When a micro-influencer endorses a product or service, his or her community listens and acts because the influencer has gained that community’s trust. Maintaining this trust means a micro-influencer is unlikely to endorse anything he or she doesn’t trust and truly believe in. It’s a social contract – like a friendship – but there are massive expectations and huge responsibilities at its core.
Is it a new opportunity for destinations, hotels and venues? Of course it is. Micro-influencers should be targeted very specifically as potential ambassadors for the product or service you offer but, be aware, they will only engage with you and share your content if they truly believe in what you’re offering. You cannot just buy them like a display ad!
Which do you think is more important channel or content?
This question was partially addressed during the live presentation and, indeed, was the subject of a spontaneous poll (created by our Slido support, the great Abi Cannons). The live audience was almost unanimous in selecting content over channel:
I guess I agree but, equally, I don’t want to deny the importance of channel too. In a way it reminds me of Marshall McLuhan’s famous statement in the 1960s – “the media is the message”. In ways content and channel are inextricably linked in that, for example, only visual content may be shared on Instagram and Twitter limits your character count – these channel parameters shape the content but also define the audience.
From the outset your choice of channel, one way or the other, will impact on the content you share and how you share it. My advice would be to pick a channel that suits your own competencies, abilities, likes and personality – I love words so I’m on Twitter, for example, not Instagram – as sharing on a channel that suits who you are will always be infinitely easier than shoe-horning yourself into something that really doesn’t fit!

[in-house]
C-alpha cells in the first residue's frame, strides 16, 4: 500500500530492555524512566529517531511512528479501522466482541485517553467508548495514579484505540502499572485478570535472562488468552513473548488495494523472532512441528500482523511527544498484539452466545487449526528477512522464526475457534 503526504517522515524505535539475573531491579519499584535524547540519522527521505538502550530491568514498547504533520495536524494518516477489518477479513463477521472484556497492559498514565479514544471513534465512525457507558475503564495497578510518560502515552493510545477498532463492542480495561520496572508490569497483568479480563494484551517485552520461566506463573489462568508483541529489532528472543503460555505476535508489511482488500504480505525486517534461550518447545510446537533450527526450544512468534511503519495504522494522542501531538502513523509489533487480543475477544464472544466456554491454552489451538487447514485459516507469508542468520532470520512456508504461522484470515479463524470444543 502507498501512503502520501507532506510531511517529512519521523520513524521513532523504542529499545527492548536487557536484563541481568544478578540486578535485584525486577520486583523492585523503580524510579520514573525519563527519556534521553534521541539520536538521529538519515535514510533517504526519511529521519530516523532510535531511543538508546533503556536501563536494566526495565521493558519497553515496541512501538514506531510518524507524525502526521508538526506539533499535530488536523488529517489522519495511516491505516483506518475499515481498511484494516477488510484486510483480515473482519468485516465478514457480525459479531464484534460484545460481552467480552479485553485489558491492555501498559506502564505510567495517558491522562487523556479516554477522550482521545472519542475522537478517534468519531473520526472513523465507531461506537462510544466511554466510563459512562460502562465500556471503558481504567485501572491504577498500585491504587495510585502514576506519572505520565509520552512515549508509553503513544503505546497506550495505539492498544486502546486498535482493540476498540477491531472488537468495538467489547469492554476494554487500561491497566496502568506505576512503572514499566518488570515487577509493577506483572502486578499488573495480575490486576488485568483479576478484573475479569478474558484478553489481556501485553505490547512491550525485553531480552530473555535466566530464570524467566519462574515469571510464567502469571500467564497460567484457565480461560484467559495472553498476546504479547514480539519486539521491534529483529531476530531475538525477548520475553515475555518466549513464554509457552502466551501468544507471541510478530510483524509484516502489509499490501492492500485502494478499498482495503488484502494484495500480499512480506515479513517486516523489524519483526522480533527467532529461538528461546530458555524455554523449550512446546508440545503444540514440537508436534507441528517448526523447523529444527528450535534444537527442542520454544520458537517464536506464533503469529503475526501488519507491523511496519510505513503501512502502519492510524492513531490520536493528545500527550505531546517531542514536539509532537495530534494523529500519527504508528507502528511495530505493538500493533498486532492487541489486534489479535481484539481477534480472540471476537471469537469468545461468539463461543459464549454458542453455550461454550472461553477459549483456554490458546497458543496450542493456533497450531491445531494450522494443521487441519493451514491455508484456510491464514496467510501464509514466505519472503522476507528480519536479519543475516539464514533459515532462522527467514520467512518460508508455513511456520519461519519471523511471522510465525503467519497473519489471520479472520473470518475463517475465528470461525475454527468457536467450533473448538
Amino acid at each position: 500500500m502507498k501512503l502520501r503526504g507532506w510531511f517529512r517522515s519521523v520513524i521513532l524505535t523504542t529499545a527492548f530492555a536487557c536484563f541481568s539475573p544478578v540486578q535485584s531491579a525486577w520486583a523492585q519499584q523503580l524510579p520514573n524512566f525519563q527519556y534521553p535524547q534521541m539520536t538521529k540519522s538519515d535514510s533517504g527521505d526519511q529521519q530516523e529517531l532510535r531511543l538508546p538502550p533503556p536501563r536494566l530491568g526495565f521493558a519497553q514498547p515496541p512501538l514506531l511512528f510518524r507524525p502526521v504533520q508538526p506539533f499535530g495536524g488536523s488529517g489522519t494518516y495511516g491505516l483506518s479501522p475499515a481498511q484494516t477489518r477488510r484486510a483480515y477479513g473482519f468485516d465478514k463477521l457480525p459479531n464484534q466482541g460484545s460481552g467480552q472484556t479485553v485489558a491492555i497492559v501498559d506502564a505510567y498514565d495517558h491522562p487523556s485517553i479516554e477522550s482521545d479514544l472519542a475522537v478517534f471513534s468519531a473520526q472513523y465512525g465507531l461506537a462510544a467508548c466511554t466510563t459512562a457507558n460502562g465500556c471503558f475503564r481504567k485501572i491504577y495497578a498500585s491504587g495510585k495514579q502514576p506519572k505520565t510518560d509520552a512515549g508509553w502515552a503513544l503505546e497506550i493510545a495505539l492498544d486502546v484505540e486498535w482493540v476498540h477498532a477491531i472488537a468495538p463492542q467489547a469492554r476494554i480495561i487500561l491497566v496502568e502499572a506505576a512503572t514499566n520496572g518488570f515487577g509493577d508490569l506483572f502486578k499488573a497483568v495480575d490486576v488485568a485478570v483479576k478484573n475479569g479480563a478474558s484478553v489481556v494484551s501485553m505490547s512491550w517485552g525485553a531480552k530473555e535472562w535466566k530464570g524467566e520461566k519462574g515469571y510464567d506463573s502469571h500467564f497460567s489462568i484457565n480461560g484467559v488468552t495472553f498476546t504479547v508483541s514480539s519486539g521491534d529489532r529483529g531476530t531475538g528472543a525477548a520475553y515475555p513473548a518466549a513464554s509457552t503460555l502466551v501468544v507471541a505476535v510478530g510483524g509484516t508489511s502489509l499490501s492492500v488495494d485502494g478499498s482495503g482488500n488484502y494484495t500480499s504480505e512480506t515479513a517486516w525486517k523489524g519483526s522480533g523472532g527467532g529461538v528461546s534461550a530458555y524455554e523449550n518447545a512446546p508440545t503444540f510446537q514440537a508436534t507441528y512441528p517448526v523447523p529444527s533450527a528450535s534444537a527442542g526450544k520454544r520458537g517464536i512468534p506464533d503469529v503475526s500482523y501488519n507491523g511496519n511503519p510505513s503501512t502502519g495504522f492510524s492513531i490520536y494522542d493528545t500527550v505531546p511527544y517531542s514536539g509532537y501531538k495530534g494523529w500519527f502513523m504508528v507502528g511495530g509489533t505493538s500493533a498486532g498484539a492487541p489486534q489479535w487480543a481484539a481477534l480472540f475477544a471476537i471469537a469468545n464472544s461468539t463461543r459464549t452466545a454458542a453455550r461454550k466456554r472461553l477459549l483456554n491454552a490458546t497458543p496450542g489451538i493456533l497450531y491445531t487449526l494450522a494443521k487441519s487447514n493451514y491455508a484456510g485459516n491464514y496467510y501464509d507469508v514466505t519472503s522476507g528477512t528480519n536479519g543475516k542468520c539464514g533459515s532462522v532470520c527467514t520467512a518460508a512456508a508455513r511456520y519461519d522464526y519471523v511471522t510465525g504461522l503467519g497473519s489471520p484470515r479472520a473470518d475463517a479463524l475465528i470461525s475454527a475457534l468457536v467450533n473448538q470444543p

How much should the company website be involved in the social media process?
The company website should be the basecamp for all your digital activity, your 365/24/7 showroom in the cloud that aggregates all your content and sets out clearly who you are, what you do and how you bring value and benefit to your target audience.
Your social media channels should draw your followers, sooner or later, to your website as they seek out more of the wonderful content that you’re sharing on Facebook, Twitter or Linked. It should be a natural development in an on-going, increasingly serious relationship between you and your followers, almost like the formality of bringing that new partner home to meet your parents!
I’d go so far as to suggest that it’s less a question of how involved the company website should be in the social media process and more a question of how much the social media process should be involved in the company website!
That’s, at least, how we’re set up at SoolNua. Check out our company website here along with our blogsite here. We’d love to hear what you think of them!
Big shout out to ibtmWorld for inviting us to be part of the wonderful education programme that ran alongside the show and, of course, our great friends at Sli.do for helping us build community with a great audience.
Pádraic Gilligan, Patrick Delaney and Aoife McCrum and others run SoolNua, a specialist agency working with destinations, hotels, venues and agencies on strategy, marketing and training for the MICE / Business Events sector.